“My family’s motto for life has always been ‘find a way, make it happen,’” said Annie, a senior at the University of Alaska—Anchorage. “We really do live the Alaskan way: we build many things ourselves, we hunt, we fish—we see what needs to be done and go for it.” Stephanie, a junior, also comes from an adventurous family. They enjoy skiing at night (under a full moon), hunting and skinning moose under the Northern Lights, hiking historic trails, and battling class three rapids in canoes.
After serving with InterVarsity as student leaders for a couple years at University of Alaska—Fairbanks, Stephanie and Annie were told that the classes they needed to graduate were only offered at the University of Anchorage (350 miles away). So they went to visit Anchorage, and when they arrived, they were surprised by two things: first, Anchorage had 900 students living in the dorms, and second, there were no Christian organizations on campus available for students.
Could They Start Something New?
“We began to talk about what it would be like to give all 900 students in those dorms the chance to follow Jesus,” said Stephanie. The day of their visit, they were asking, Could we start an InterVarsity chapter here?
With the help of their campus staff member at Fairbanks, they gathered chapter planting resources, such as InterVarsity’s Start Something New handbook. They also continued to pray and started making plans—they were really going to do this. But then, they received news that might change everything.
The classes they needed were going to be offered at their Fairbanks campus after all.
What should we do? Should we stay? Should we go? they both wondered. “Eventually, we looked at each other and said, ‘But didn’t God speak to us in Anchorage?’” recalled Annie.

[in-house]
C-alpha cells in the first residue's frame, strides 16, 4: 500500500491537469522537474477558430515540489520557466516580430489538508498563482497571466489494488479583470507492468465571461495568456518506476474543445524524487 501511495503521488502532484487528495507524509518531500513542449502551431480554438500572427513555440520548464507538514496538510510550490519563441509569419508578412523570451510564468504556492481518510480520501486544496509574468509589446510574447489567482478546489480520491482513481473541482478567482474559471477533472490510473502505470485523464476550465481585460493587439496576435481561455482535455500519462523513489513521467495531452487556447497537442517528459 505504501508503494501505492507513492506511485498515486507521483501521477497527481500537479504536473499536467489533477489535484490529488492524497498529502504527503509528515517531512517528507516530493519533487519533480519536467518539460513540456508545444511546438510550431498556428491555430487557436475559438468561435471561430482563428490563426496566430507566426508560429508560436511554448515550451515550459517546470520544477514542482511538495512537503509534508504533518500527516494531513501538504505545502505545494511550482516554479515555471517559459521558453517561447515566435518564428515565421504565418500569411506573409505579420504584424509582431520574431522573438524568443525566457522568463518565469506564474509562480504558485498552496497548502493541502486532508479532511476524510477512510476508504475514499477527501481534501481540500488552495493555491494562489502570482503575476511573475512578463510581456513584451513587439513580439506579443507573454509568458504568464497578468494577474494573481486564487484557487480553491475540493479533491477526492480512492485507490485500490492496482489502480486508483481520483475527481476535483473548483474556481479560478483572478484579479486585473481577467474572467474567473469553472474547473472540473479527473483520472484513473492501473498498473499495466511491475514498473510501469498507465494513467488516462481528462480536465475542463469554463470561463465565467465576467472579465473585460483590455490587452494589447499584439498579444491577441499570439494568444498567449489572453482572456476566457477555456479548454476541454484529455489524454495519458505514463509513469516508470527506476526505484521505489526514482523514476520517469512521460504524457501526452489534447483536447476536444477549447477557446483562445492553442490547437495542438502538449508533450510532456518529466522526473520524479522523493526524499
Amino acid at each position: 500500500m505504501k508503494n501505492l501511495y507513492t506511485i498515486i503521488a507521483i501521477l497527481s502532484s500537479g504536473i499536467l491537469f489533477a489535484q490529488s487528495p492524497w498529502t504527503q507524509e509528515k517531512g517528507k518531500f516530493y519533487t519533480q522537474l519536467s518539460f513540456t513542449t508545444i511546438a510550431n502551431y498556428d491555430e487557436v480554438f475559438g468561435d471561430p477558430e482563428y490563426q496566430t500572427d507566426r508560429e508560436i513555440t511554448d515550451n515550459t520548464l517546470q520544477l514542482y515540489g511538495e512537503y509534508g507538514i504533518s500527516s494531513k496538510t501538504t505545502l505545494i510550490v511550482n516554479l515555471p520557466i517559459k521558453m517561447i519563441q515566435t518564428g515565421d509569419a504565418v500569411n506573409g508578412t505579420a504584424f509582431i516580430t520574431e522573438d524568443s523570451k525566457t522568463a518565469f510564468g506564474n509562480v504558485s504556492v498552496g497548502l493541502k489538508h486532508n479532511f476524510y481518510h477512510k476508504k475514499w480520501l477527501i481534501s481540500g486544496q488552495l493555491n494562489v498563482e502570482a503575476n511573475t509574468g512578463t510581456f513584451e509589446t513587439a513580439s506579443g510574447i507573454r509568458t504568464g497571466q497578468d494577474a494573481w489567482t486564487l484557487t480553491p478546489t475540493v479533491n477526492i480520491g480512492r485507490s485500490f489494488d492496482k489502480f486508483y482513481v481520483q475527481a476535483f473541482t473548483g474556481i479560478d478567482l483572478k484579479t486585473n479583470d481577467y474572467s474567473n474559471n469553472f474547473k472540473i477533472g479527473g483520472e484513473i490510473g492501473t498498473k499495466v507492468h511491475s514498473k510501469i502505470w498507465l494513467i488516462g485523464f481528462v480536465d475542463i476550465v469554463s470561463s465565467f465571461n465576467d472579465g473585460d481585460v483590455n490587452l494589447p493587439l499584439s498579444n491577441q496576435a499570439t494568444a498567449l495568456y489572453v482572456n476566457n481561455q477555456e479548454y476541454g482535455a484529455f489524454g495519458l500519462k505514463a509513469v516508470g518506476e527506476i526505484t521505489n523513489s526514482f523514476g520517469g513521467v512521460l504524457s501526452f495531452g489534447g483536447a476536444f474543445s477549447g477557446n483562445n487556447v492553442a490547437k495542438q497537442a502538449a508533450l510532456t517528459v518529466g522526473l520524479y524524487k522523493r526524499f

So Annie and Stephanie decided to go through with their transfer to Anchorage—not because it was needed for graduation, but because they sensed God calling them to go. They packed their bags and said goodbye to the Fairbanks InterVarsity chapter and their friends and set out for Anchorage—their new frontier.
“Being on the physical frontier is very similar to being on a spiritual frontier—and often just as dangerous and exciting,” said Annie. “But growing up in Alaska with my family and starting something new is just our way of life.”
As the beginning of the school year approached, Stephanie and Annie started reading through InterVarsity’s Start Something New handbook, praying for the campus, and asking God to connect them with other like-minded people.
“We both felt God lead us to do ministry in the dorms,” said Stephanie. “The Start Something New handbook helped us see really where we should be on campus, although we didn’t know anyone in our dorm.”
Stephanie and Annie found a Christian faculty advisor on campus who agreed to advise their new InterVarsity chapter. They also met with the Residential Advisors (RAs) in their dorm and found out that many of them were Christian and supported Annie and Stephanie’s desire to have a Bible study in the dorm.
“These things really made it easier, and it was so encouraging to know that God was going ahead of us through the whole process,” said Stephanie.
In the first semester, as they met other Christian students in the dorms, at the dorm cafeteria, or through other friends, they gathered a group to hear about the vision of InterVarsity. About a dozen students showed up, and after hearing the vision of InterVarsity, seven students (mostly freshmen) joined them to launch Bible studies in three of the Anchorage dorms.
Annie and Stephanie began training students how to share their faith with others. “It was a huge step for most of them,” said Annie. “At first they were really timid about talking to people about Jesus, but they saw that people were open to talking, and they sensed God was working. Now they all want to do more. They want to start next year by engaging the campus with the gospel.”
Sacrifice Is Worth It
Annie and Stephanie will be the first to tell you they have sacrificed a lot to follow God’s invitation to plant a chapter.
“Planting a chapter is very time consuming, since Annie and I are both enrolled as students,” said Stephanie. “Through this process, God has taught me to trust and have faith in him so much more than ever before. I don’t have to know what’s going on or really what I’m doing—in some ways I still don’t—but trusting and having faith in God is the most important thing.”
To share Stephanie and Annie’s story, click here!